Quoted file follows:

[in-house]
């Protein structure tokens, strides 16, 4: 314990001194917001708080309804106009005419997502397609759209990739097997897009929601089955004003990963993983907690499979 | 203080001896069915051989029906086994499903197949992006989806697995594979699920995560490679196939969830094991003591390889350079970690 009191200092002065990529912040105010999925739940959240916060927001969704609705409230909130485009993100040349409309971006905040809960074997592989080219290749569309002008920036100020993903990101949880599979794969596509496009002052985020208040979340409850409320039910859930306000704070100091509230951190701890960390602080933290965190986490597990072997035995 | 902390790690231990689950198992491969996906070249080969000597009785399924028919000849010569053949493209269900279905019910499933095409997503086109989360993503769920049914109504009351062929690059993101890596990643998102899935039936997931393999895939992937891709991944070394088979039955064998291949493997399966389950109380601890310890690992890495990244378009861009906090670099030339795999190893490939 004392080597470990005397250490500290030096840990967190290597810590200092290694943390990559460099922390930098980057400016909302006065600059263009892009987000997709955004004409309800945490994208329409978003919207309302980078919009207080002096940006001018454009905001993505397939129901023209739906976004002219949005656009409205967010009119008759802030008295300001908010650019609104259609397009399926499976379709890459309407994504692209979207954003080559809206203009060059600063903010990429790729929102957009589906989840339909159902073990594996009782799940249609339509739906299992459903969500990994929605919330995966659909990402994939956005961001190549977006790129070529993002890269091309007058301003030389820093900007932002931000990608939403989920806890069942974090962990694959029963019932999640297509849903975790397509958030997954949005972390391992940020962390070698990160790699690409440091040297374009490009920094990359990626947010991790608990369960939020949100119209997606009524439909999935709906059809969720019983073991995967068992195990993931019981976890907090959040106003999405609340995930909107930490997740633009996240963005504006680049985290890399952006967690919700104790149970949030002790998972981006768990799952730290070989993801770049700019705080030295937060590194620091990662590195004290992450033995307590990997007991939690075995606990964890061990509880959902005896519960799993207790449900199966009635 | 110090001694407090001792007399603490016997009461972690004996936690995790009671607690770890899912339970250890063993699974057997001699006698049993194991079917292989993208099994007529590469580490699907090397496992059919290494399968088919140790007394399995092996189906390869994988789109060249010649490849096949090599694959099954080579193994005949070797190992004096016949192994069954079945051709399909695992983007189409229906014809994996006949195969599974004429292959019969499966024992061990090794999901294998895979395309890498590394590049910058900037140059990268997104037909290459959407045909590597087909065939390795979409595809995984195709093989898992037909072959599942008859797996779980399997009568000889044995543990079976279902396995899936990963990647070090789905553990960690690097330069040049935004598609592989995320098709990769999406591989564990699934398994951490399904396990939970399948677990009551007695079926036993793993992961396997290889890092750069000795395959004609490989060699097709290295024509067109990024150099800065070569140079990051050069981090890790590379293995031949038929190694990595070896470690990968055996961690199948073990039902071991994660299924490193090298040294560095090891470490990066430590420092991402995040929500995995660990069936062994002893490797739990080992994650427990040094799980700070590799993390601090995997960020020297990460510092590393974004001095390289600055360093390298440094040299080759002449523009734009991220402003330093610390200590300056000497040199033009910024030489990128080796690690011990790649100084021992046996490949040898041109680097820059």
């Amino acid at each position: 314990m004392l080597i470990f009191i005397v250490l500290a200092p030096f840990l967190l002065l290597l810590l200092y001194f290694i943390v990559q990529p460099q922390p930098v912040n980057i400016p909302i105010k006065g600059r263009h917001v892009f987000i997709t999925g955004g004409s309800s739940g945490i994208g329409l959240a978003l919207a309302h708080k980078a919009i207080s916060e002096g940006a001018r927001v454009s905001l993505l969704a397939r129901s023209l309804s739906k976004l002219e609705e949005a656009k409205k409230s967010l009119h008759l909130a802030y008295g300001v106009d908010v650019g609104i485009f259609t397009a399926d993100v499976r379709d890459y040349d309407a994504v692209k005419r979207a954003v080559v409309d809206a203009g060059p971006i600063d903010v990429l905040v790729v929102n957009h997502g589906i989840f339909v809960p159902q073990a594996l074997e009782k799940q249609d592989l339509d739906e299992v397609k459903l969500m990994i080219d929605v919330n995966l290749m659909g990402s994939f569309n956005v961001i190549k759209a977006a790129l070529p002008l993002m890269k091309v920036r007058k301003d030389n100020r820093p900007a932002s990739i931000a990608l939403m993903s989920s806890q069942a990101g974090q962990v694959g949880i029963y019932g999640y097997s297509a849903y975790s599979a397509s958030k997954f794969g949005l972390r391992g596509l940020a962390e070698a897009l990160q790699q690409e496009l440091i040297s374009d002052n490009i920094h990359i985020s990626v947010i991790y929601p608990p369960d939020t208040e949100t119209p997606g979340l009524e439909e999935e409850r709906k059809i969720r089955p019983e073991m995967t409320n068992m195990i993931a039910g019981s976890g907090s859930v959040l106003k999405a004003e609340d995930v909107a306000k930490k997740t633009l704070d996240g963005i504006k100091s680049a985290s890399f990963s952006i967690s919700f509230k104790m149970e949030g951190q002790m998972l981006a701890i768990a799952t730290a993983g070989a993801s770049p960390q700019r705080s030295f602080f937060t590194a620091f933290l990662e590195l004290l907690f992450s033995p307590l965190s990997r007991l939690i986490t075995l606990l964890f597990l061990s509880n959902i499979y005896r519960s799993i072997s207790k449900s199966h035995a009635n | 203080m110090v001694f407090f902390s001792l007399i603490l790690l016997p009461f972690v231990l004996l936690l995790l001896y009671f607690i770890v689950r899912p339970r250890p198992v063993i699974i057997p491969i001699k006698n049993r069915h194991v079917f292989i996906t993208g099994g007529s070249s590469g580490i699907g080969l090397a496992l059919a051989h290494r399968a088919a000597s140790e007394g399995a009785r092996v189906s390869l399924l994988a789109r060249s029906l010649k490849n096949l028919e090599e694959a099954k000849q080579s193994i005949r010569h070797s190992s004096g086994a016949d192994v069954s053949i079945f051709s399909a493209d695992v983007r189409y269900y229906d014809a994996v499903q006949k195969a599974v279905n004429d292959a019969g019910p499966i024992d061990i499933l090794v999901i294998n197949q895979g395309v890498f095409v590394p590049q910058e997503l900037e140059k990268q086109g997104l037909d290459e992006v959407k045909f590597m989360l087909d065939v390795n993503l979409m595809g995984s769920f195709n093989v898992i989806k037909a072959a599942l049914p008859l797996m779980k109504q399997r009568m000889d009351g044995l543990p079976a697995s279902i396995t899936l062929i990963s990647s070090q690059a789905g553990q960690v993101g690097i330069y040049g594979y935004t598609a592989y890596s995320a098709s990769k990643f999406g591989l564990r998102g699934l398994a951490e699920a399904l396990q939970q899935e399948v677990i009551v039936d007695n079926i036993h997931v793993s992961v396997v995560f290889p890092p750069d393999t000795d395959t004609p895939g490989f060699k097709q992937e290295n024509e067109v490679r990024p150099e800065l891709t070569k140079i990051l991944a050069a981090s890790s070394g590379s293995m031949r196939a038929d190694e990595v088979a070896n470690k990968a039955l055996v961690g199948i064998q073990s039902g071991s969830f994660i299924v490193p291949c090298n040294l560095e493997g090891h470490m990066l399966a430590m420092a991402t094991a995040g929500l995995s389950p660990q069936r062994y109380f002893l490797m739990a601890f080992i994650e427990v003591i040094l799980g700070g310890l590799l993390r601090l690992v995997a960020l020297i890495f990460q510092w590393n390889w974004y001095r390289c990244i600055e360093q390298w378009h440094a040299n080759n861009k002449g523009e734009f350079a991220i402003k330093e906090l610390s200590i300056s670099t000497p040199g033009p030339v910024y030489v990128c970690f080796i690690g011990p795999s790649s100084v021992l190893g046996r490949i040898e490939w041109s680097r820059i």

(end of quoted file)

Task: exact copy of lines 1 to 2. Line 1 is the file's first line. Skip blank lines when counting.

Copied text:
[in-house]
């Protein structure tokens, strides 16, 4: 314990001194917001708080309804106009005419997502397609759209990739097997897009929601089955004003990963993983907690499979 | 203080001896069915051989029906086994499903197949992006989806697995594979699920995560490679196939969830094991003591390889350079970690 009191200092002065990529912040105010999925739940959240916060927001969704609705409230909130485009993100040349409309971006905040809960074997592989080219290749569309002008920036100020993903990101949880599979794969596509496009002052985020208040979340409850409320039910859930306000704070100091509230951190701890960390602080933290965190986490597990072997035995 | 902390790690231990689950198992491969996906070249080969000597009785399924028919000849010569053949493209269900279905019910499933095409997503086109989360993503769920049914109504009351062929690059993101890596990643998102899935039936997931393999895939992937891709991944070394088979039955064998291949493997399966389950109380601890310890690992890495990244378009861009906090670099030339795999190893490939 004392080597470990005397250490500290030096840990967190290597810590200092290694943390990559460099922390930098980057400016909302006065600059263009892009987000997709955004004409309800945490994208329409978003919207309302980078919009207080002096940006001018454009905001993505397939129901023209739906976004002219949005656009409205967010009119008759802030008295300001908010650019609104259609397009399926499976379709890459309407994504692209979207954003080559809206203009060059600063903010990429790729929102957009589906989840339909159902073990594996009782799940249609339509739906299992459903969500990994929605919330995966659909990402994939956005961001190549977006790129070529993002890269091309007058301003030389820093900007932002931000990608939403989920806890069942974090962990694959029963019932999640297509849903975790397509958030997954949005972390391992940020962390070698990160790699690409440091040297374009490009920094990359990626947010991790608990369960939020949100119209997606009524439909999935709906059809969720019983073991995967068992195990993931019981976890907090959040106003999405609340995930909107930490997740633009996240963005504006680049985290890399952006967690919700104790149970949030002790998972981006768990799952730290070989993801770049700019705080030295937060590194620091990662590195004290992450033995307590990997007991939690075995606990964890061990509880959902005896519960799993207790449900199966009635 | 110090001694407090001792007399603490016997009461972690004996936690995790009671607690770890899912339970250890063993699974057997001699006698049993194991079917292989993208099994007529590469580490699907090397496992059919290494399968088919140790007394399995092996189906390869994988789109060249010649490849096949090599694959099954080579193994005949070797190992004096016949192994069954079945051709399909695992983007189409229906014809994996006949195969599974004429292959019969499966024992061990090794999901294998895979395309890498590394590049910058900037140059990268997104037909290459959407045909590597087909065939390795979409595809995984195709093989898992037909072959599942008859797996779980399997009568000889044995543990079976279902396995899936990963990647070090789905553990960690690097330069040049935004598609592989995320098709990769999406591989564990699934398994951490399904396990939970399948677990009551007695079926036993793993992961396997290889890092750069000795395959004609490989060699097709290295024509067109990024150099800065070569140079990051050069981090890790590379293995031949038929190694990595070896470690990968055996961690199948073990039902071991994660299924490193090298040294560095090891470490990066430590420092991402995040929500995995660990069936062994002893490797739990080992994650427990040094799980700070590799993390601090995997960020020297990460510092590393974004001095390289600055360093390298440094040299080759002449523009734009991220402003330093610390200590300056000497040199033009910024030489990128080796690690011990790649100084021992046996490949040898041109680097820059």